I know you weren’t expecting that answer but you probably weren’t expecting lots of things these days. I wholeheartedly understand that difficult economic times require companies to cut their marketing budgets.
How do you effectively cut your marketing budget during a recession?
This, like many things, is much easier said than done. The complexity of attribution (figuring out what is working and what is not) is just that, complex. It’s particularly difficult with campaigns that have top-of-the-funnel push elements (billboards, pre-roll video, etc.) as well as pull elements (POS, pay per click, etc.). Since attribution is readily more evident with pull elements, brands tend to cut push elements first and deepest.
A better strategy is to take a much more holistic approach to cutting your marketing budget. What is happening in your industry? Any new trends? What are your competitors doing? Are there any new players in the space? Start there.
Next, look at your company and the marketing efforts you are currently putting forth. There are too many variables to address with one blog post but in general terms look at each component you are currently executing. Regardless of what type of marketing you’re doing, there are always ways to cut your budget responsibly.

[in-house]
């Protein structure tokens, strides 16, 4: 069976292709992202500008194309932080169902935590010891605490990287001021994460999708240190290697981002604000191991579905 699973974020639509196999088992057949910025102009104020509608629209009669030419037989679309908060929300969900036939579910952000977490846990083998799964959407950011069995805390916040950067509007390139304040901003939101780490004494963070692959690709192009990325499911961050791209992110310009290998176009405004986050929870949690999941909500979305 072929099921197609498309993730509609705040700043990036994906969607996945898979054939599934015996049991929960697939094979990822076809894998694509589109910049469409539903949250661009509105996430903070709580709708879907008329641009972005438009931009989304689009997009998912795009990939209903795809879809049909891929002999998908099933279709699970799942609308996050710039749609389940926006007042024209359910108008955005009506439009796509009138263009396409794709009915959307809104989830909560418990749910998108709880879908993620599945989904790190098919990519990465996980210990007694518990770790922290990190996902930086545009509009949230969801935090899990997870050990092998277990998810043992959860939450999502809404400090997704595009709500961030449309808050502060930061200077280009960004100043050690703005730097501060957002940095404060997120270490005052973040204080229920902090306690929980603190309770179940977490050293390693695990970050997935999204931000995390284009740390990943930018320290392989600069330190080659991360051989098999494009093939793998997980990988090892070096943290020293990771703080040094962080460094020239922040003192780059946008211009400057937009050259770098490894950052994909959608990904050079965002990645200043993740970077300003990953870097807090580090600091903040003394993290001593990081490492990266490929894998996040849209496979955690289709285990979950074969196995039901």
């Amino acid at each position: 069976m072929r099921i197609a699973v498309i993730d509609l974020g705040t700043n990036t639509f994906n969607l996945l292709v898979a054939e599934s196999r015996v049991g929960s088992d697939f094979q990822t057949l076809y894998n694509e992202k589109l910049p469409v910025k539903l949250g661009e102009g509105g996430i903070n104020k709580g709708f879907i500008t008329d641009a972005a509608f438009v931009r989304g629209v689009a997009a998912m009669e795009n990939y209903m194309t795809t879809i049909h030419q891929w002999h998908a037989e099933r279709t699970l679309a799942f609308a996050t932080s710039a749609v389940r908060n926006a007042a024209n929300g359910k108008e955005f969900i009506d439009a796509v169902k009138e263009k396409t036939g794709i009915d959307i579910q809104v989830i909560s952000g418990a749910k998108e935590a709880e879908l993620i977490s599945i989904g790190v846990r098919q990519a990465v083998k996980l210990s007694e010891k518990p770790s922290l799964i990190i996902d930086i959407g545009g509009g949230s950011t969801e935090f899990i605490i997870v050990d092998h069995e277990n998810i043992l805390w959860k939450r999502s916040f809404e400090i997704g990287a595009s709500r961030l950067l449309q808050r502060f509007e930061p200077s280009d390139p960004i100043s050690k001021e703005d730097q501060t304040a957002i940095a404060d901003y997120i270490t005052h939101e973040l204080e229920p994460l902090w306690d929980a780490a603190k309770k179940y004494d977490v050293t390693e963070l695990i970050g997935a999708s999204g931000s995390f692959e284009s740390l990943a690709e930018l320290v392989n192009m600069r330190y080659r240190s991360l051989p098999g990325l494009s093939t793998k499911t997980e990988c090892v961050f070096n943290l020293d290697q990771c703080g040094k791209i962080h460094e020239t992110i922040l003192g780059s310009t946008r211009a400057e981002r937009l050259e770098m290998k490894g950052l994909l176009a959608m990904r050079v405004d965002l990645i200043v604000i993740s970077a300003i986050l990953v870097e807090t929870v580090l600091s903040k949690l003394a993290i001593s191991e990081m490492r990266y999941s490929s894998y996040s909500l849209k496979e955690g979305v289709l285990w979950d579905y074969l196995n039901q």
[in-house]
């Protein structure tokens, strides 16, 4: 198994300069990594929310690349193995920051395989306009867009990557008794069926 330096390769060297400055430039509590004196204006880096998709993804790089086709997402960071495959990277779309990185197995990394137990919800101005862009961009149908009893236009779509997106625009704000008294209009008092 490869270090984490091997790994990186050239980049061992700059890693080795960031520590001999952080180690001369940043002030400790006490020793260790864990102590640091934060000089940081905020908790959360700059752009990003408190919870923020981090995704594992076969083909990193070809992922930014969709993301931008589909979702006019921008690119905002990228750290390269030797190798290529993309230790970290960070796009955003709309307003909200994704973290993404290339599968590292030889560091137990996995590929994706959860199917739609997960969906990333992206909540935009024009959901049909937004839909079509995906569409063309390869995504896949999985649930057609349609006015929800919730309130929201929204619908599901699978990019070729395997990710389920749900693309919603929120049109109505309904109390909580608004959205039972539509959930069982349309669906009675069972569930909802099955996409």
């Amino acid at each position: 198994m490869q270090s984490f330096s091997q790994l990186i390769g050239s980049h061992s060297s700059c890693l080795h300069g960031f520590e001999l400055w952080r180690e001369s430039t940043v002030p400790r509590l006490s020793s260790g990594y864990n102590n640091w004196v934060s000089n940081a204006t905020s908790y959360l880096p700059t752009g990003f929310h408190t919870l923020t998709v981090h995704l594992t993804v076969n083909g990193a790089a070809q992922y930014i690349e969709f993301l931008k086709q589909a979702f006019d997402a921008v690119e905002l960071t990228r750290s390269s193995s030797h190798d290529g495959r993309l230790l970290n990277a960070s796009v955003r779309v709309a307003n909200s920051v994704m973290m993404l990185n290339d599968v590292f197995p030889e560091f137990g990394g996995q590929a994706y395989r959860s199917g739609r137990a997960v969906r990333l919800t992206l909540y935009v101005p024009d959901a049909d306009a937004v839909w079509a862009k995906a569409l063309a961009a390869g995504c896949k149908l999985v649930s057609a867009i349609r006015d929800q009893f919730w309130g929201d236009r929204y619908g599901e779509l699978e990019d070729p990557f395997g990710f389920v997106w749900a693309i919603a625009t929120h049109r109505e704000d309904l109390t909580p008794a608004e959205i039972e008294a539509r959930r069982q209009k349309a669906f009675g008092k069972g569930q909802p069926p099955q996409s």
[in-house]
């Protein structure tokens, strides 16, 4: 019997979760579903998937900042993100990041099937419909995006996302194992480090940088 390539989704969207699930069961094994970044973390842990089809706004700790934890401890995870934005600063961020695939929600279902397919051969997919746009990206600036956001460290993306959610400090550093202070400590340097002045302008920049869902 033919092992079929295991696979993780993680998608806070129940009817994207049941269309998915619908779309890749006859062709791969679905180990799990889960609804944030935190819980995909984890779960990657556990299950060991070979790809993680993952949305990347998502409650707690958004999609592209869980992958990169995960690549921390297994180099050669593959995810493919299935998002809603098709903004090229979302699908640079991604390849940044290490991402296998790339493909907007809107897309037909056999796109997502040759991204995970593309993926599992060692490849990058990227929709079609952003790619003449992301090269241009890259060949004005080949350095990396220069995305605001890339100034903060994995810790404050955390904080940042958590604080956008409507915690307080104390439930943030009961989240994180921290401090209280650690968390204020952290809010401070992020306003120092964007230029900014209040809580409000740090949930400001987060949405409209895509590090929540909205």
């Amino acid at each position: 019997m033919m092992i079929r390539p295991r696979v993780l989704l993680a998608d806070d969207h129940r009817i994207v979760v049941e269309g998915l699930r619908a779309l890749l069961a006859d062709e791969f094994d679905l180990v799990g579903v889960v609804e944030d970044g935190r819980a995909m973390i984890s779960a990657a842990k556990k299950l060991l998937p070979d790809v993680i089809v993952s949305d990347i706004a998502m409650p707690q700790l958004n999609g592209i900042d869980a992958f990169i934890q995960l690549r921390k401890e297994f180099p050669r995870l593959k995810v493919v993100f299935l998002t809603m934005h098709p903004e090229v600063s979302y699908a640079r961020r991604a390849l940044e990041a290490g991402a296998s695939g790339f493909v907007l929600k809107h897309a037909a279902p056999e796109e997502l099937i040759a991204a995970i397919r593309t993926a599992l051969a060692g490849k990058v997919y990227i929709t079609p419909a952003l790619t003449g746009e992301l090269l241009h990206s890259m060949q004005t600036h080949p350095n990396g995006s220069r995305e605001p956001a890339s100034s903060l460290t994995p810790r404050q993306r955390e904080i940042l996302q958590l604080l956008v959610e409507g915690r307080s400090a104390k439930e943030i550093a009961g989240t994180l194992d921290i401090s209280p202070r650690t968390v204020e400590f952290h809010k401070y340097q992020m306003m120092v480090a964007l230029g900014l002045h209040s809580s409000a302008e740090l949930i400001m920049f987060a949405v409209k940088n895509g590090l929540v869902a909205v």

Traditional Marketing Strategies in a Recession
For any type of traditional media look to flight your ads to help minimize expense. This can be done with each and every type of traditional media in the market. If you’re already flighting you may need to eliminate a station, move your schedule to be more seasonal or perhaps be even more judicious with your flighting. Adjusting platforms (i.e. moving from TV to radio) is also something to consider as long as you look at including congruent assets (like outdoor with radio) to maintain your top-of-mind awareness.
Traditional media is sold by vendors who hire deeply talented sales professionals. They know their stuff and they also know what’s happening in the world. Give your account executive (and perhaps their manager or better yet, media superhero Jim Knapp if he’s available) a chance to guide you to the very best way to maintain your brand’s presence while at the same time, cutting your budget. No one is happy with a budget cut but a good rep should know their product, know your brand, and most importantly, know how to get the most out of the budget you invest with them.
Digital Marketing in a Recession